Several thousand students joined small clusters of soldiers, workers, and others in revolutionary opposition to the Brazilian civilian-military dictatorship that came to power in 1964 and controlled the government for two decades. Operating underground, these left-wing activists engaged in diverse efforts to organize an effective guerrilla opposition to the authoritarian regime. Within their ranks, some militants who had homosexual desires faced a hegemonic culture of the left that considered same-sex sexuality a reflection of “bourgeois decadence,” an immoral aberration, and an affront to proper revolutionary behavior. This article explores how leftist Brazilians with homoerotic desires negotiated norms of compulsory heterosexuality and constructions of revolutionary masculinity in the 1960s and 1970s as they lived in the underground, among members of different political organizations while imprisoned, or in political exile.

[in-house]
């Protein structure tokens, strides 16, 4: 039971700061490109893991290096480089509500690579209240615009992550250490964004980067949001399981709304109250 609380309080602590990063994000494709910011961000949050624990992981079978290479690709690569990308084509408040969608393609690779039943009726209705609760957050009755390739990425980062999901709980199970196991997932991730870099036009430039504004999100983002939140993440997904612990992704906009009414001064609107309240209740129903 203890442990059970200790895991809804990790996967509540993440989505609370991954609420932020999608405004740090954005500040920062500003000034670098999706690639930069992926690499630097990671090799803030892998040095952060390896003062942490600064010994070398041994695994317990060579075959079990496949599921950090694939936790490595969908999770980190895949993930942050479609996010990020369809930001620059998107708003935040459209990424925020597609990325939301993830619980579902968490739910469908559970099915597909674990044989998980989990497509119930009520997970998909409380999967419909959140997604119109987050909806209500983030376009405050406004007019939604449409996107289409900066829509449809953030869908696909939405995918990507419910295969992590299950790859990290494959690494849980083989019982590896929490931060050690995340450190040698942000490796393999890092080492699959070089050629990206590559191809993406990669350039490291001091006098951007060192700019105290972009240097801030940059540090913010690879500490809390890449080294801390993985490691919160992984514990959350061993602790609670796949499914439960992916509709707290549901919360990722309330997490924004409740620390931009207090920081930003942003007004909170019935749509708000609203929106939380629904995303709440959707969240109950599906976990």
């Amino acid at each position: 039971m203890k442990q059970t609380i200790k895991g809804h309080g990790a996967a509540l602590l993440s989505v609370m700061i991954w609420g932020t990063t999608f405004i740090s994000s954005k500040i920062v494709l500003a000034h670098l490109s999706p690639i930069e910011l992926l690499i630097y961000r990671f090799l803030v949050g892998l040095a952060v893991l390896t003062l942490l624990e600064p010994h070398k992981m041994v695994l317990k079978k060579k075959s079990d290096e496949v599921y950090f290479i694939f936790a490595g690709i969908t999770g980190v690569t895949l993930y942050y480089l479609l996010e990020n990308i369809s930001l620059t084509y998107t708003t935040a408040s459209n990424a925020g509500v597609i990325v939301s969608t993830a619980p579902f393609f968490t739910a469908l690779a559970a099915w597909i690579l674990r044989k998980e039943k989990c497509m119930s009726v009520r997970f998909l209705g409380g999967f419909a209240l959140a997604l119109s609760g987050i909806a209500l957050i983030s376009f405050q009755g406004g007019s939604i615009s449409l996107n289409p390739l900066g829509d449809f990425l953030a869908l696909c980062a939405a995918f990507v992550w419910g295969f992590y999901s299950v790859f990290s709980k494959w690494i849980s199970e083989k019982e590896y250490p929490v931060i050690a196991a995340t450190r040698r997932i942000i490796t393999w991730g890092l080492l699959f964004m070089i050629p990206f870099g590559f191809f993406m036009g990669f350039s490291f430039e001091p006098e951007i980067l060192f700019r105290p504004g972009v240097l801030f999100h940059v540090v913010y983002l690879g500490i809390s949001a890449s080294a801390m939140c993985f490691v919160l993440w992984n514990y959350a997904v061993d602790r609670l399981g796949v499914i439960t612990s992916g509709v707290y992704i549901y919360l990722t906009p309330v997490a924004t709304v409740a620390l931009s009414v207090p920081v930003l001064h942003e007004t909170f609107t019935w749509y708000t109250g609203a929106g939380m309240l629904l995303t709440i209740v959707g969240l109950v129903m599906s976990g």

“Who Is the Macho Who Wants to Kill Me?” Male Homosexuality, Revolutionary Masculinity, and the Brazilian Armed Struggle of the 1960s and 1970s
James N. Green; “Who Is the Macho Who Wants to Kill Me?” Male Homosexuality, Revolutionary Masculinity, and the Brazilian Armed Struggle of the 1960s and 1970s. Hispanic American Historical Review 1 August 2012; 92 (3): 437–469. doi: https://doi.org/10.1215/00182168-1600288
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